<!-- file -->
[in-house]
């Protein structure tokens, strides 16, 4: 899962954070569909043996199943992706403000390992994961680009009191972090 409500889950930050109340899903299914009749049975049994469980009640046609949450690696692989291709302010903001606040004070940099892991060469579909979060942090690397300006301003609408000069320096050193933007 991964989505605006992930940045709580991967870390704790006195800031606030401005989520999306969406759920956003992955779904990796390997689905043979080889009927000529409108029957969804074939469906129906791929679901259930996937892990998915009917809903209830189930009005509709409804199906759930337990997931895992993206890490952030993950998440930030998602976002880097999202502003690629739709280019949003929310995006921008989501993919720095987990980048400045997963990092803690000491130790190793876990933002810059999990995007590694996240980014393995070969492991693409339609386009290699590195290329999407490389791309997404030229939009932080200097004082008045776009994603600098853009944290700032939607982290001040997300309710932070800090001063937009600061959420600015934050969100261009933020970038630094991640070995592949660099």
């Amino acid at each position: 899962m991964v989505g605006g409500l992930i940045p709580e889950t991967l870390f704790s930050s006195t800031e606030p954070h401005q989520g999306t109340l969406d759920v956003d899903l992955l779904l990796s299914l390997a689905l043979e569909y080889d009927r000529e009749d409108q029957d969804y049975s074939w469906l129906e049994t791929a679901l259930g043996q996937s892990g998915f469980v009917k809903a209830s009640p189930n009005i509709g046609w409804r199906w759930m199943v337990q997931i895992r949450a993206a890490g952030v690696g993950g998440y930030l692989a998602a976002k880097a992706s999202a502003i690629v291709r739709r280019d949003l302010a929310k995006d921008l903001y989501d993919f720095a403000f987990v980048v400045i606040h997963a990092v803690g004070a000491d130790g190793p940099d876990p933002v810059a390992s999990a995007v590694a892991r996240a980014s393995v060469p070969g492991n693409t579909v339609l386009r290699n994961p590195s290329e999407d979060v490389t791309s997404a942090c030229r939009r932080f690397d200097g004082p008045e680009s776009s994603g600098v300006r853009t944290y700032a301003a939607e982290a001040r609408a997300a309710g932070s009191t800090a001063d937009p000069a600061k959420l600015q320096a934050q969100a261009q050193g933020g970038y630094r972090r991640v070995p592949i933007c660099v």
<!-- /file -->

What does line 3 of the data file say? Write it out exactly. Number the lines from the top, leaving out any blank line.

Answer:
């Amino acid at each position: 899962m991964v989505g605006g409500l992930i940045p709580e889950t991967l870390f704790s930050s006195t800031e606030p954070h401005q989520g999306t109340l969406d759920v956003d899903l992955l779904l990796s299914l390997a689905l043979e569909y080889d009927r000529e009749d409108q029957d969804y049975s074939w469906l129906e049994t791929a679901l259930g043996q996937s892990g998915f469980v009917k809903a209830s009640p189930n009005i509709g046609w409804r199906w759930m199943v337990q997931i895992r949450a993206a890490g952030v690696g993950g998440y930030l692989a998602a976002k880097a992706s999202a502003i690629v291709r739709r280019d949003l302010a929310k995006d921008l903001y989501d993919f720095a403000f987990v980048v400045i606040h997963a990092v803690g004070a000491d130790g190793p940099d876990p933002v810059a390992s999990a995007v590694a892991r996240a980014s393995v060469p070969g492991n693409t579909v339609l386009r290699n994961p590195s290329e999407d979060v490389t791309s997404a942090c030229r939009r932080f690397d200097g004082p008045e680009s776009s994603g600098v300006r853009t944290y700032a301003a939607e982290a001040r609408a997300a309710g932070s009191t800090a001063d937009p000069a600061k959420l600015q320096a934050q969100a261009q050193g933020g970038y630094r972090r991640v070995p592949i933007c660099v």